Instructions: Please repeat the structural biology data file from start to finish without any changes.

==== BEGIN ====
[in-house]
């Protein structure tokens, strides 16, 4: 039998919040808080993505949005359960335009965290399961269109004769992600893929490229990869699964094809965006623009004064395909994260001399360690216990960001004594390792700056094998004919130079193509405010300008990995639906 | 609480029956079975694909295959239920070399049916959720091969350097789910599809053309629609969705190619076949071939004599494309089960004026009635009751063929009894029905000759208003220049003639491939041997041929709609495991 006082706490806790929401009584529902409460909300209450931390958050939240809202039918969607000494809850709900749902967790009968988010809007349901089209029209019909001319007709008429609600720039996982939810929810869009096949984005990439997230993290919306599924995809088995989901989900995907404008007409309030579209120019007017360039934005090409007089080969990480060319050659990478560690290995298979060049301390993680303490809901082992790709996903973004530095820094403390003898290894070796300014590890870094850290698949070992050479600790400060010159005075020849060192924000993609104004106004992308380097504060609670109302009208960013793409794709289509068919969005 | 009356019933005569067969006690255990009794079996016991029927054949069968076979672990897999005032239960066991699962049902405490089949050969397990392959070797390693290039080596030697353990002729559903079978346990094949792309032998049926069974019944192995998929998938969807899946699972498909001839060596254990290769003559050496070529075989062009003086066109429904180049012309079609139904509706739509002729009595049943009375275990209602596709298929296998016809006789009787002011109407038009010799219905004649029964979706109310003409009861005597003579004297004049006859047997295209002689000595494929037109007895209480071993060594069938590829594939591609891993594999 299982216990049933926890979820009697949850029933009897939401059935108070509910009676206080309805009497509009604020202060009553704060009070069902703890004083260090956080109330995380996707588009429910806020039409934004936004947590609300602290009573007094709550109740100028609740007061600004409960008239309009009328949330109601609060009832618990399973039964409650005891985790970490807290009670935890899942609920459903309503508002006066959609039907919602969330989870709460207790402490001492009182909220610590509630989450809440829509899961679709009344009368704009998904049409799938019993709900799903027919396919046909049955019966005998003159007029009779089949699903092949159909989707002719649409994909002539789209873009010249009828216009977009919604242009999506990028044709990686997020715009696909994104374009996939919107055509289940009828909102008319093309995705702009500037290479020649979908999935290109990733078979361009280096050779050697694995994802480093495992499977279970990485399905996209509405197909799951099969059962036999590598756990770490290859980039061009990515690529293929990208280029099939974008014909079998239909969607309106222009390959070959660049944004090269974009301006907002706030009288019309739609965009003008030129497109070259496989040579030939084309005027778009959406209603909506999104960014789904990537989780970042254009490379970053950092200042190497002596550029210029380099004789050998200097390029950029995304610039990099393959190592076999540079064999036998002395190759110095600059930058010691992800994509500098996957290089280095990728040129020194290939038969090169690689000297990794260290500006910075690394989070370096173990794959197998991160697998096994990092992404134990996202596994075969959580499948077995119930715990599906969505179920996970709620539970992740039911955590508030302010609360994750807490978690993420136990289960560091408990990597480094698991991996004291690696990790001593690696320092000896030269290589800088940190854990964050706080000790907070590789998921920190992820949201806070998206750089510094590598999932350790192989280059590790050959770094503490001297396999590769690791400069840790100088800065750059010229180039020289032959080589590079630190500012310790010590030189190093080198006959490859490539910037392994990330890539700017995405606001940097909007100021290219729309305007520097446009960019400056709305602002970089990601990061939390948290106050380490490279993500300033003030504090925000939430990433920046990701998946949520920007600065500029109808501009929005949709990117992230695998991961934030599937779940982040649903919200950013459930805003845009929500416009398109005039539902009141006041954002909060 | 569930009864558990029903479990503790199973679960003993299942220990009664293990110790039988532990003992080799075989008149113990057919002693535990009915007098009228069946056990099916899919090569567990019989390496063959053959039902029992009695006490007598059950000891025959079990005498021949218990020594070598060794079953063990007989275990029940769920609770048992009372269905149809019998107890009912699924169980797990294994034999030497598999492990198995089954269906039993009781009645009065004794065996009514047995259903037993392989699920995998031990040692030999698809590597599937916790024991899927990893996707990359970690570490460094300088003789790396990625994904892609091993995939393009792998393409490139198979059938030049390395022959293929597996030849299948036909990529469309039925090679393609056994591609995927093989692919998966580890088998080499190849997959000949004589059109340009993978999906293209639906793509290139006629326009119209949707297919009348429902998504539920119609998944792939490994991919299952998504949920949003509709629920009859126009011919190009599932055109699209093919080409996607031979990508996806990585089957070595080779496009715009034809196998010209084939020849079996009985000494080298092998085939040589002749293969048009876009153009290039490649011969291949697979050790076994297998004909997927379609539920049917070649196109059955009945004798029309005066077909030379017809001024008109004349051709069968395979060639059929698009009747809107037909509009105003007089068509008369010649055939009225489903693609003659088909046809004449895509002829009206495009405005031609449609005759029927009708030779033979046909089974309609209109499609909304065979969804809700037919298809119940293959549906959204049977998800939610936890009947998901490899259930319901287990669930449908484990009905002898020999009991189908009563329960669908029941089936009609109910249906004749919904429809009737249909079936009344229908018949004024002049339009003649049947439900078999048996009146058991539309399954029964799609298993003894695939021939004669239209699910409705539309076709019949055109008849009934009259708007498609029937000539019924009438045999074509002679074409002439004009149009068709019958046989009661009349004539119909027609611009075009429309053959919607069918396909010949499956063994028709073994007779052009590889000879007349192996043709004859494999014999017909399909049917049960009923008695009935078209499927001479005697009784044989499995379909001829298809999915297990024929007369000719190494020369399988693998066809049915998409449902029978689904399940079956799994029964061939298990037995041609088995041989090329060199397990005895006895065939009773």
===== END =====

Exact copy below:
[in-house]
């Protein structure tokens, strides 16, 4: 039998919040808080993505949005359960335009965290399961269109004769992600893929490229990869699964094809965006623009004064395909994260001399360690216990960001004594390792700056094998004919130079193509405010300008990995639906 | 609480029956079975694909295959239920070399049916959720091969350097789910599809053309629609969705190619076949071939004599494309089960004026009635009751063929009894029905000759208003220049003639491939041997041929709609495991 006082706490806790929401009584529902409460909300209450931390958050939240809202039918969607000494809850709900749902967790009968988010809007349901089209029209019909001319007709008429609600720039996982939810929810869009096949984005990439997230993290919306599924995809088995989901989900995907404008007409309030579209120019007017360039934005090409007089080969990480060319050659990478560690290995298979060049301390993680303490809901082992790709996903973004530095820094403390003898290894070796300014590890870094850290698949070992050479600790400060010159005075020849060192924000993609104004106004992308380097504060609670109302009208960013793409794709289509068919969005 | 009356019933005569067969006690255990009794079996016991029927054949069968076979672990897999005032239960066991699962049902405490089949050969397990392959070797390693290039080596030697353990002729559903079978346990094949792309032998049926069974019944192995998929998938969807899946699972498909001839060596254990290769003559050496070529075989062009003086066109429904180049012309079609139904509706739509002729009595049943009375275990209602596709298929296998016809006789009787002011109407038009010799219905004649029964979706109310003409009861005597003579004297004049006859047997295209002689000595494929037109007895209480071993060594069938590829594939591609891993594999 299982216990049933926890979820009697949850029933009897939401059935108070509910009676206080309805009497509009604020202060009553704060009070069902703890004083260090956080109330995380996707588009429910806020039409934004936004947590609300602290009573007094709550109740100028609740007061600004409960008239309009009328949330109601609060009832618990399973039964409650005891985790970490807290009670935890899942609920459903309503508002006066959609039907919602969330989870709460207790402490001492009182909220610590509630989450809440829509899961679709009344009368704009998904049409799938019993709900799903027919396919046909049955019966005998003159007029009779089949699903092949159909989707002719649409994909002539789209873009010249009828216009977009919604242009999506990028044709990686997020715009696909994104374009996939919107055509289940009828909102008319093309995705702009500037290479020649979908999935290109990733078979361009280096050779050697694995994802480093495992499977279970990485399905996209509405197909799951099969059962036999590598756990770490290859980039061009990515690529293929990208280029099939974008014909079998239909969607309106222009390959070959660049944004090269974009301006907002706030009288019309739609965009003008030129497109070259496989040579030939084309005027778009959406209603909506999104960014789904990537989780970042254009490379970053950092200042190497002596550029210029380099004789050998200097390029950029995304610039990099393959190592076999540079064999036998002395190759110095600059930058010691992800994509500098996957290089280095990728040129020194290939038969090169690689000297990794260290500006910075690394989070370096173990794959197998991160697998096994990092992404134990996202596994075969959580499948077995119930715990599906969505179920996970709620539970992740039911955590508030302010609360994750807490978690993420136990289960560091408990990597480094698991991996004291690696990790001593690696320092000896030269290589800088940190854990964050706080000790907070590789998921920190992820949201806070998206750089510094590598999932350790192989280059590790050959770094503490001297396999590769690791400069840790100088800065750059010229180039020289032959080589590079630190500012310790010590030189190093080198006959490859490539910037392994990330890539700017995405606001940097909007100021290219729309305007520097446009960019400056709305602002970089990601990061939390948290106050380490490279993500300033003030504090925000939430990433920046990701998946949520920007600065500029109808501009929005949709990117992230695998991961934030599937779940982040649903919200950013459930805003845009929500416009398109005039539902009141006041954002909060 | 569930009864558990029903479990503790199973679960003993299942220990009664293990110790039988532990003992080799075989008149113990057919002693535990009915007098009228069946056990099916899919090569567990019989390496063959053959039902029992009695006490007598059950000891025959079990005498021949218990020594070598060794079953063990007989275990029940769920609770048992009372269905149809019998107890009912699924169980797990294994034999030497598999492990198995089954269906039993009781009645009065004794065996009514047995259903037993392989699920995998031990040692030999698809590597599937916790024991899927990893996707990359970690570490460094300088003789790396990625994904892609091993995939393009792998393409490139198979059938030049390395022959293929597996030849299948036909990529469309039925090679393609056994591609995927093989692919998966580890088998080499190849997959000949004589059109340009993978999906293209639906793509290139006629326009119209949707297919009348429902998504539920119609998944792939490994991919299952998504949920949003509709629920009859126009011919190009599932055109699209093919080409996607031979990508996806990585089957070595080779496009715009034809196998010209084939020849079996009985000494080298092998085939040589002749293969048009876009153009290039490649011969291949697979050790076994297998004909997927379609539920049917070649196109059955009945004798029309005066077909030379017809001024008109004349051709069968395979060639059929698009009747809107037909509009105003007089068509008369010649055939009225489903693609003659088909046809004449895509002829009206495009405005031609449609005759029927009708030779033979046909089974309609209109499609909304065979969804809700037919298809119940293959549906959204049977998800939610936890009947998901490899259930319901287990669930449908484990009905002898020999009991189908009563329960669908029941089936009609109910249906004749919904429809009737249909079936009344229908018949004024002049339009003649049947439900078999048996009146058991539309399954029964799609298993003894695939021939004669239209699910409705539309076709019949055109008849009934009259708007498609029937000539019924009438045999074509002679074409002439004009149009068709019958046989009661009349004539119909027609611009075009429309053959919607069918396909010949499956063994028709073994007779052009590889000879007349192996043709004859494999014999017909399909049917049960009923008695009935078209499927001479005697009784044989499995379909001829298809999915297990024929007369000719190494020369399988693998066809049915998409449902029978689904399940079956799994029964061939298990037995041609088995041989090329060199397990005895006895065939009773």